EFFECTS OF MASS MIGRATION ON TAXES & REDISTRIBUTION: Evidence from post-war Germany
22 Mar 2018
What happens to taxes and preference for redistribution when a large flow of migrants arrives in a country? New research to be presented at the Royal Economic Society''s annual conference at the University of Sussex in Brighton in March 2018 addresses this question by analysing an historical episode of mass migration: post-war Germany.
The authors – Arnaud Chevalier, Benjamin Elsner, Andreas Lichter and Nico Pestel – note that following the advances of the Russian armies and the redrawing of Germany''s border, 12 million Germans were expelled from their ancestral homes and between 1944 and 1948 moved to a new life in Germany.
These ''expellees'' were destitute and initially relied extensively on the welfare state. The researchers investigate how West-Germany municipalities altered their tax policies to accommodate the greater demands on housing, unemployment benefits and public services.
The results indicate that municipalities where expellees represented a greater fraction of the post-war population increased overall taxes, especially those on farmland and firms'' capital and profits, but not those on properties or wages. They also shifted expenditures from public infrastructure to social welfare. These changes in local taxation persisted until at least the mid-sixties.
Overall, expellees affected redistribution in their local communities from which some locals benefited and others lost out. These changes were for the long term and are still observable nowadays in terms of regional preferences for taxation and spending.
This migration episode is unusual by its size (expellees represented 20% of the West German population) but also by the origin of migrants – they were Germans. As such, they could influence public policies via their electoral power.
Using local election results, the study finds that expellees disproportionally voted for a party that represented them (the GB/BHE), which allowed them to influence public policies despite being a minority. One reason for the gap in taxation persisted between municipalities is that cities with a high share of expellees also experienced higher economic growth.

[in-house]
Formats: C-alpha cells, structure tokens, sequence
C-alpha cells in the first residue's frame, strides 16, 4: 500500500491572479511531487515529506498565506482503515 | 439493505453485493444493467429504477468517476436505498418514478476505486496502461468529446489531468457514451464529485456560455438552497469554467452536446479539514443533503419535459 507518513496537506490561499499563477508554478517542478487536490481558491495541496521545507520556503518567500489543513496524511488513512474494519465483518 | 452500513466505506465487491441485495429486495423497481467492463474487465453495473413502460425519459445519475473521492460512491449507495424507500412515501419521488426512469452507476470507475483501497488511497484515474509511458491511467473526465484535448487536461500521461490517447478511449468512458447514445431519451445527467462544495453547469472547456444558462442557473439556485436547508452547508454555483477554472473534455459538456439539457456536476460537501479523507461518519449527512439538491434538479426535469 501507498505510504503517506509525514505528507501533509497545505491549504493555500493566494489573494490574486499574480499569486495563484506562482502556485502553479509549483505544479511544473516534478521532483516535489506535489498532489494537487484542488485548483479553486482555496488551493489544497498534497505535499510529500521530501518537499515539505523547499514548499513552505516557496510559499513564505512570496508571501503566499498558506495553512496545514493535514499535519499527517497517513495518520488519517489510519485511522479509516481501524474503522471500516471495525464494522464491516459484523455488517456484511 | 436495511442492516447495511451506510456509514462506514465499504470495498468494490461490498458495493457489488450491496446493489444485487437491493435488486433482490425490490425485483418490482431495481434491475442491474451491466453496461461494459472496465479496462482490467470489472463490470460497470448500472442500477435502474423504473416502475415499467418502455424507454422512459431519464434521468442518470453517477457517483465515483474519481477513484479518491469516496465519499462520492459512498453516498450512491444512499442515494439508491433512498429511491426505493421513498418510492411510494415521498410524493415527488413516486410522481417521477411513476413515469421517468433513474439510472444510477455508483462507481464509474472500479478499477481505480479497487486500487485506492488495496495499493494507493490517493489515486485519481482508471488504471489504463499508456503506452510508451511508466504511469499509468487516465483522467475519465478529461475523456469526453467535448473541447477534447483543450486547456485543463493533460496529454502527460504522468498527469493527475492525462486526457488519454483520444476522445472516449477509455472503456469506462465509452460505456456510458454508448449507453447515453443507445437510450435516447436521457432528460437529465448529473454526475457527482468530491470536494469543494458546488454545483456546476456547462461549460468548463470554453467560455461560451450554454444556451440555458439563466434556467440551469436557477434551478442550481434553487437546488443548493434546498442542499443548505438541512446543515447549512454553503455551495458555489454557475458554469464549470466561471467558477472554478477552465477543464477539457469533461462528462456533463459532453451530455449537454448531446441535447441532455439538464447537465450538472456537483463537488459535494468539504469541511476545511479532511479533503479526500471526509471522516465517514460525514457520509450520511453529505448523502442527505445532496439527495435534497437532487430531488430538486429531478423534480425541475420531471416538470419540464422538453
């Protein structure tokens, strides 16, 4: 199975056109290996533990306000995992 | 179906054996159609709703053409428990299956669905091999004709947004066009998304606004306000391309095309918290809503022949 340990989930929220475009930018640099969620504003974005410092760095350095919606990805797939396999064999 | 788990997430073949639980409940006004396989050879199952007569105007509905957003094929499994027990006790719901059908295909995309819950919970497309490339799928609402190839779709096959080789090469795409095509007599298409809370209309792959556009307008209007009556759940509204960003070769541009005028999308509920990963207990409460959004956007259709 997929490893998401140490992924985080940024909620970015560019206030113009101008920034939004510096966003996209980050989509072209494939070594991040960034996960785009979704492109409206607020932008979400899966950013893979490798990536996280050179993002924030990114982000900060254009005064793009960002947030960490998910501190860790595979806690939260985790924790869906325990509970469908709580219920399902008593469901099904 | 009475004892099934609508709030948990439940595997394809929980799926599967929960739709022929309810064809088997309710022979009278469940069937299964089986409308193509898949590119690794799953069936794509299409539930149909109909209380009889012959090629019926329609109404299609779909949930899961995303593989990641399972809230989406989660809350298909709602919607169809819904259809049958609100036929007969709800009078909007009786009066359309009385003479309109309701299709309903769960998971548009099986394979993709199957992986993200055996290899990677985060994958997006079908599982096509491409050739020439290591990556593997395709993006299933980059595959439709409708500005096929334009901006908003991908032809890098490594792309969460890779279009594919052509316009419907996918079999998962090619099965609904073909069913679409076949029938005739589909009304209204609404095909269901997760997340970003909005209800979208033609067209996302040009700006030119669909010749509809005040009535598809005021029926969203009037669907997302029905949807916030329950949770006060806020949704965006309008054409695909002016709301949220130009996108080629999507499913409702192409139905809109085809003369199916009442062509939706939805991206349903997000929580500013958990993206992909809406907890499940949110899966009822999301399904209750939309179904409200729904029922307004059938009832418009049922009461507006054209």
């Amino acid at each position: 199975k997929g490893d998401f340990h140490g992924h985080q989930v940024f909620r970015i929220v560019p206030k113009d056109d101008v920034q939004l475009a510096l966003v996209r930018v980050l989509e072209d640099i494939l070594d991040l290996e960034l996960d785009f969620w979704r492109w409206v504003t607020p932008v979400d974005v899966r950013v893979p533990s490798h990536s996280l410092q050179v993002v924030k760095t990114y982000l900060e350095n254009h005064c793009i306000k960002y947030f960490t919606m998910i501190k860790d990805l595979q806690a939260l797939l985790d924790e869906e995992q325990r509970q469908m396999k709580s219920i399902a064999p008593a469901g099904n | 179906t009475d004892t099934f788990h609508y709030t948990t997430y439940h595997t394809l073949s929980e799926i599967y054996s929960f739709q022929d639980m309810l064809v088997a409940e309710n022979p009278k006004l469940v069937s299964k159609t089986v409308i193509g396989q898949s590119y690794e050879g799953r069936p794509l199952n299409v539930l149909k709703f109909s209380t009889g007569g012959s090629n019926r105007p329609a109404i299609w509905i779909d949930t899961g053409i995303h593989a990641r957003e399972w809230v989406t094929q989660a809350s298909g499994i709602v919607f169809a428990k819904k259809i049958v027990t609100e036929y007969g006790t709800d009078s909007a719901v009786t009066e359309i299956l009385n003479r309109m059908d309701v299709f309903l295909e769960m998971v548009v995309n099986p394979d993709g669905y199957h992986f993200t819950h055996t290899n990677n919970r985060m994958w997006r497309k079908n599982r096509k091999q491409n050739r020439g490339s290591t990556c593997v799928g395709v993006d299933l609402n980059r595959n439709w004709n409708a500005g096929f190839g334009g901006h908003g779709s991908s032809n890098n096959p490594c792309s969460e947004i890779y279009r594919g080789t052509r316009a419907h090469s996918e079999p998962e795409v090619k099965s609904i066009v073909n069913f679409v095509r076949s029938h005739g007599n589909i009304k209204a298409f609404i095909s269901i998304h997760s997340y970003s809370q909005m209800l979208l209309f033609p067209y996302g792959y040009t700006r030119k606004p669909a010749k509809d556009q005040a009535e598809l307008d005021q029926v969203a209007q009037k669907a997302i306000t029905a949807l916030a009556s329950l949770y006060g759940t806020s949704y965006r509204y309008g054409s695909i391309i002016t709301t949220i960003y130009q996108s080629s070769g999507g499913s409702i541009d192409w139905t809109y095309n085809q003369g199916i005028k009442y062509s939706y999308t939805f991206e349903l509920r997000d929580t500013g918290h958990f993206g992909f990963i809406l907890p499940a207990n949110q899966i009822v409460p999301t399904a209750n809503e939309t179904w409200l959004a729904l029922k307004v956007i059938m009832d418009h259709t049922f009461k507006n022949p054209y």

In addition, even by the end of the twentieth century, inhabitants of municipalities that experienced a high expellee inflow in the post-war have a higher preference for redistribution than inhabitants of low inflow cities.
This episode of mass migration is especially interesting to study for two reasons. First, the full population of Germans living outside the redrawn borders of Germany were expelled; as such, the migrants were not selected and represented a full section of the population.
Second, they did not choose which city to live in Germany but were allocated a residence by the occupying administrations; they could not choose cities that might have been the most welcoming to migrants.
To estimate the effects of migration, the authors collected data on municipal budget, and election results from 1938 until 1965 for cities with more than 10,000 inhabitants. (A reform of municipalities makes it impossible to consistently study them thereafter.)
They then compared the evolution of taxes in the post-war period, in municipalities with similar pre-war characteristics who experienced either a large or a low inflow of expellees. Due to their pre-war similarities, this makes it possible to estimate the effect of the expellee inflows on taxation, spending and preference for redistribution.
Overall, expellees affected redistribution in their local communities from which some locals benefited and others lost out. These changes were for the long term and are still observable nowadays in terms of preference for taxation and spending.
Immigration and Redistribution: Evidence from 8 Million Forced Migrants - Arnaud Chevalier, Benjamin Elsner, Andreas Lichter and Nico Pestel
Royal Holloway, University of London | +49 15730468470 | Arnaud.firstname.lastname@example.org